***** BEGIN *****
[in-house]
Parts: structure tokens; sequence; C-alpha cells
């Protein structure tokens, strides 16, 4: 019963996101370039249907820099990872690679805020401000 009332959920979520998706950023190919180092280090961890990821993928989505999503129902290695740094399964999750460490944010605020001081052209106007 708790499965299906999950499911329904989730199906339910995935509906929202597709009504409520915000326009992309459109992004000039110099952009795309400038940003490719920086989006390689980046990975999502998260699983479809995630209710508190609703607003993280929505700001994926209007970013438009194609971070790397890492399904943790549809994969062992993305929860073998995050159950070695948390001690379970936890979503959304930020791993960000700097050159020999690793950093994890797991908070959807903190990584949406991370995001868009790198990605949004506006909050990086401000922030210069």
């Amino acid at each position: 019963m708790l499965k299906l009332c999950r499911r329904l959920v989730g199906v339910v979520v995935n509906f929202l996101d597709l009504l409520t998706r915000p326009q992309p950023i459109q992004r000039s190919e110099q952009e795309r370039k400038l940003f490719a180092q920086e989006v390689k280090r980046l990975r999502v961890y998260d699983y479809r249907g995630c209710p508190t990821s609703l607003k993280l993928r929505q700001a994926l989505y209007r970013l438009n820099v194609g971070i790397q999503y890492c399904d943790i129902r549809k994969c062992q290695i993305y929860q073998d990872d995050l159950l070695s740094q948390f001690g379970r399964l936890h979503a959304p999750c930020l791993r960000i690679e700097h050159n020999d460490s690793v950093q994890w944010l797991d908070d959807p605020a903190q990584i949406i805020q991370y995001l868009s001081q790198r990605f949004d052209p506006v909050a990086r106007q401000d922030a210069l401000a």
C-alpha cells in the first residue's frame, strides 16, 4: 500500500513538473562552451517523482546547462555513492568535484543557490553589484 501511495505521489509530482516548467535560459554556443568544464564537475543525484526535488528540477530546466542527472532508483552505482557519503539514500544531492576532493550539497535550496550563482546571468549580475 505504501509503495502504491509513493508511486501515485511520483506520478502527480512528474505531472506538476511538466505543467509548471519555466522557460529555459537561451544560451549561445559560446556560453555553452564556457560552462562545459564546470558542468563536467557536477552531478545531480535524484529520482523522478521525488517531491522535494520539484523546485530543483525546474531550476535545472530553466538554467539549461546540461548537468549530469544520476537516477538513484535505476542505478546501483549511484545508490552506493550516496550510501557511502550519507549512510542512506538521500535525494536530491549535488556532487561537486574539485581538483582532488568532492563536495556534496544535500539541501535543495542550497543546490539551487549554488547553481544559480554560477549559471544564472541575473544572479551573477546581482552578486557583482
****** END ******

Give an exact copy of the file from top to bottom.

[in-house]
Parts: structure tokens; sequence; C-alpha cells
């Protein structure tokens, strides 16, 4: 019963996101370039249907820099990872690679805020401000 009332959920979520998706950023190919180092280090961890990821993928989505999503129902290695740094399964999750460490944010605020001081052209106007 708790499965299906999950499911329904989730199906339910995935509906929202597709009504409520915000326009992309459109992004000039110099952009795309400038940003490719920086989006390689980046990975999502998260699983479809995630209710508190609703607003993280929505700001994926209007970013438009194609971070790397890492399904943790549809994969062992993305929860073998995050159950070695948390001690379970936890979503959304930020791993960000700097050159020999690793950093994890797991908070959807903190990584949406991370995001868009790198990605949004506006909050990086401000922030210069």
């Amino acid at each position: 019963m708790l499965k299906l009332c999950r499911r329904l959920v989730g199906v339910v979520v995935n509906f929202l996101d597709l009504l409520t998706r915000p326009q992309p950023i459109q992004r000039s190919e110099q952009e795309r370039k400038l940003f490719a180092q920086e989006v390689k280090r980046l990975r999502v961890y998260d699983y479809r249907g995630c209710p508190t990821s609703l607003k993280l993928r929505q700001a994926l989505y209007r970013l438009n820099v194609g971070i790397q999503y890492c399904d943790i129902r549809k994969c062992q290695i993305y929860q073998d990872d995050l159950l070695s740094q948390f001690g379970r399964l936890h979503a959304p999750c930020l791993r960000i690679e700097h050159n020999d460490s690793v950093q994890w944010l797991d908070d959807p605020a903190q990584i949406i805020q991370y995001l868009s001081q790198r990605f949004d052209p506006v909050a990086r106007q401000d922030a210069l401000a």
C-alpha cells in the first residue's frame, strides 16, 4: 500500500513538473562552451517523482546547462555513492568535484543557490553589484 501511495505521489509530482516548467535560459554556443568544464564537475543525484526535488528540477530546466542527472532508483552505482557519503539514500544531492576532493550539497535550496550563482546571468549580475 505504501509503495502504491509513493508511486501515485511520483506520478502527480512528474505531472506538476511538466505543467509548471519555466522557460529555459537561451544560451549561445559560446556560453555553452564556457560552462562545459564546470558542468563536467557536477552531478545531480535524484529520482523522478521525488517531491522535494520539484523546485530543483525546474531550476535545472530553466538554467539549461546540461548537468549530469544520476537516477538513484535505476542505478546501483549511484545508490552506493550516496550510501557511502550519507549512510542512506538521500535525494536530491549535488556532487561537486574539485581538483582532488568532492563536495556534496544535500539541501535543495542550497543546490539551487549554488547553481544559480554560477549559471544564472541575473544572479551573477546581482552578486557583482